There is another similar case to that of Brennan J, namely, Central London Property Trust Ltd v High Trees House Ltd  . Which could be used to analyse the case of Roger and Magic Pty Ltd. In the case of High Tress Case, Central London Property Trust Ltd. has agreed upon a reduction of ground rent with High Trees House Ltd. on the basis of conditions of a war, as Magic Pty Ltd. has asked for under the circumstance of economic stress, and High Trees House Ltd. has paid the reduced rental for more than 10 years from 1941-1954, which is the similar to what Roger has acted over the past eight years, and then, Central London Property Trust Ltd. sued High Trees House Ltd. for the arrear.
Likewise, it has been judged that there was a promise to accept a lower rent rather a higher one if it were acted upon, which is binding even if there is no consideration, and it refers to the fact that the offer by Magic Pty Ltd. of reception of a reductive rent rather than what has been concerted in the agreement of 5 year lease is binding with respect to the law. Consequently, it is evident that if the corporation would like to go back on the promise it would be disadvantageous for Magic Pty Ltd. to retrieve what it thought has been lost.
Magic Pty Ltd. would argue that Roger refused to pay the rent at $ 3 000 per month even if the business in the industry is getting to reverse. With the development of the printing industry, Magic Pty Ltd. intended to demand Roger for the complete rent as it has been concerted in the contract before, however, if Roger refused to pay what Magic Pty Ltd. had requested, and refused to admit the fact that they had reached upon an agreement on a complete rent, insisting on paying the lower of $ 2 000, where the promissory estoppel would be claimed by Magic Pty Ltd. in an effort to get the rent of $3,000 as it has been signed in the contract, then, whether promissory estoppel is available in the eyes of Brennan?
Firstly, Magic Pty Ltd. has assumed that Roger would have to admit the legally effectiveness of the commitment since it has paid the rent that could be lower than what has been agreed upon in the contract, as a result, the assumption that Roger has been in agreement on the lower rent in the letter that has been sent by the manager of Magic Pty Ltd. Secondly, Roger should be responsible for the payment of the utilization of the printing machine, and Magic Pty Ltd. has in fact acted on the assumption for what the corporation has collected over the past eight months. The lower rent offered by Magic Pty Ltd. could release the financial burden of Roger, who has known this benefit and accepted what the letter has been informed him. Thirdly, Magic Pty Ltd. would have financial loss if Roger had refused to pay a complete rent under the circumstance of a pleasant economic situation, which could lead to the detriment. However, there wasn’t any written nor oral denial that has been asserted by Roger so as to refuse to pay the complete rent of $3 000 if the economic situation could get better.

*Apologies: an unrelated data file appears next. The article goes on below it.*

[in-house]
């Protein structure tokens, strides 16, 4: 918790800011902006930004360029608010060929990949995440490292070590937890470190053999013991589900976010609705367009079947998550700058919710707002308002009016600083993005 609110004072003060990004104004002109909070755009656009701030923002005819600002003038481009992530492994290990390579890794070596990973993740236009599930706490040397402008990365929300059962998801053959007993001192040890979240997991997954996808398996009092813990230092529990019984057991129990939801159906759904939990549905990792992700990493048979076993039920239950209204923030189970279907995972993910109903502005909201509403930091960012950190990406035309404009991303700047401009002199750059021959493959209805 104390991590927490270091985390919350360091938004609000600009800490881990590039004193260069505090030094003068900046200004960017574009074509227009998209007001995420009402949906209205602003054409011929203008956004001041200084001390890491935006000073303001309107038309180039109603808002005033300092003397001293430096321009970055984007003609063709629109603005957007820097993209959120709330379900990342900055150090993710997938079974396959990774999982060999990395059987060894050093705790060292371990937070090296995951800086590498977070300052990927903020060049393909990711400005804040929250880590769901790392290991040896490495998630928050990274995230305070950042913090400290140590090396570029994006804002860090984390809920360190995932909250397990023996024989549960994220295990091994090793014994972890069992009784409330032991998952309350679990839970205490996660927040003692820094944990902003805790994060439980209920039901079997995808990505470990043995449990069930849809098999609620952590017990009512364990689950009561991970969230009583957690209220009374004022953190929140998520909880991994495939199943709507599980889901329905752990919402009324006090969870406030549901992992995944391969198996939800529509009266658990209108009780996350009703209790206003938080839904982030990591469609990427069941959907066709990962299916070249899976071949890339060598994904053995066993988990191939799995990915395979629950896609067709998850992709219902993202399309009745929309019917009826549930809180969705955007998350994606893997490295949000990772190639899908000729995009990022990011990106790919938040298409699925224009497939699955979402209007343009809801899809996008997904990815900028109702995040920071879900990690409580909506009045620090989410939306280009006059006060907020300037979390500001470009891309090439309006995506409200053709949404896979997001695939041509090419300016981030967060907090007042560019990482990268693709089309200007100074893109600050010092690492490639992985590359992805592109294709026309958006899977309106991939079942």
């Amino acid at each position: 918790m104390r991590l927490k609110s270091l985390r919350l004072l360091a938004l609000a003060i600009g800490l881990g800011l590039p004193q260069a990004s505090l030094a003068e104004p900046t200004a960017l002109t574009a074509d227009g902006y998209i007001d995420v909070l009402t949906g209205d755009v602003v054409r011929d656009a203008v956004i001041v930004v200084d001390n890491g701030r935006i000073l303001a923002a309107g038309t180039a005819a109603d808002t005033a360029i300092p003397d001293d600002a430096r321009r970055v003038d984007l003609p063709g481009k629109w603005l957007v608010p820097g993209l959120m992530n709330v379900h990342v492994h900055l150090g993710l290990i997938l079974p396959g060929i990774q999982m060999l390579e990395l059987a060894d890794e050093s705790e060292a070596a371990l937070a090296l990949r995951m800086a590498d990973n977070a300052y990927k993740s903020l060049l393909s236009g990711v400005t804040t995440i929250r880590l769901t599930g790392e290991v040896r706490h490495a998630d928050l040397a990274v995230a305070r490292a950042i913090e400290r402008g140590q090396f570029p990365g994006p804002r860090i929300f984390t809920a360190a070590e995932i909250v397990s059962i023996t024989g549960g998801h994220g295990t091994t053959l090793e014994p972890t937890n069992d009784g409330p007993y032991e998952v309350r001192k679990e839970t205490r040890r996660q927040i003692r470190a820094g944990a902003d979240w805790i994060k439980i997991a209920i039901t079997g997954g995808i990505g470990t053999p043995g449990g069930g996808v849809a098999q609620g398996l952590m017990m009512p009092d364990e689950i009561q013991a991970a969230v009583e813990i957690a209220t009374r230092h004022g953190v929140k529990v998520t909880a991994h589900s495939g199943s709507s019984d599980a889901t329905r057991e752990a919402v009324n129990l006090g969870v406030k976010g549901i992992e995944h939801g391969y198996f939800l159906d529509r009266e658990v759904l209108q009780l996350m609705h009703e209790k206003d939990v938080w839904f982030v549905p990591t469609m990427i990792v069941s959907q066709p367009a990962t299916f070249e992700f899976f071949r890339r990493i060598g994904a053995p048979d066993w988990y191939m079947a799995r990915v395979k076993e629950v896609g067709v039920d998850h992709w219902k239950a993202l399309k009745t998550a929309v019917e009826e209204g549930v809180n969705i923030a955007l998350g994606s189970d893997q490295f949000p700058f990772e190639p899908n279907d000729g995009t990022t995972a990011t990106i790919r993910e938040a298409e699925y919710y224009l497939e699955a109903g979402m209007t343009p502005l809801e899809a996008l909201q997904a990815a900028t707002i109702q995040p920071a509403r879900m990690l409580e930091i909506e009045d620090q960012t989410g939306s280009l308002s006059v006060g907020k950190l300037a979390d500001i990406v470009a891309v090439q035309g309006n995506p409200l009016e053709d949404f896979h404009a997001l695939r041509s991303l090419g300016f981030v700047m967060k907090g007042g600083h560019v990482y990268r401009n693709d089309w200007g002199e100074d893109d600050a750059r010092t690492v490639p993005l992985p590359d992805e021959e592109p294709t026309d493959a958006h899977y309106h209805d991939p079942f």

It could be asserted from what have been discussed above that the enforcement of Roger to be estopped from the promise of the payment of $ 3 000 per month over the last eight months under the circumstance of the economic situation is applicable.Nevertheless, Roger may argue that what has been stated in the letter sent by the manager of Magic Pty Ltd. was only what it has intended Roger to act without Roger’s content and confirmation to the payment of the complete rent. As a result, it is very significant to determine whether Roger has been made any promise. In fact, conventionally speaking, a promise must be unequivocal  , explicit and unambiguous  , while it is hard for the court to take silence as a promise  . In Australia and many, if not all, jurisdictions which have adopted the common law of England, for contracts subject to legislation equivalent to the Statute of frauds  , there is no requirement for the entire contract to be in writing, that is to say, a promise would be implied  . Thus, Roger could be regarded to make a promise of the commitment that has been stated in the letter sent by Magic Pty Ltd., meanwhile, Roger has acted on in accordance with the statement of paying a lower tent in the letter, and he has never proposed any suggestions and recommendations or disagreement of the claiming of $ 3 000 by Magic Pty Ltd. as economic situations getting better, all of which could be considered to constitute a promise  . Therefore, it could be concluded that both parties have been in contradiction in terms of a rental collection. However, there is not any criteria of what sort of economic situation, and to which extent, the printing industry could be seen as in a better economic situation.
To sum up, in could be tentatively concluded that it is indisfensible for Magic Pty Ltd. to ask Roger for $ 3 000 per month of rent over the past eight months. While,Magic Pty Ltd. could argue that Roger has to pay the rent of $ 3 000 per month in the future. In addition, a compromise could be reached by the two parties in accordance with their own conditions and situations.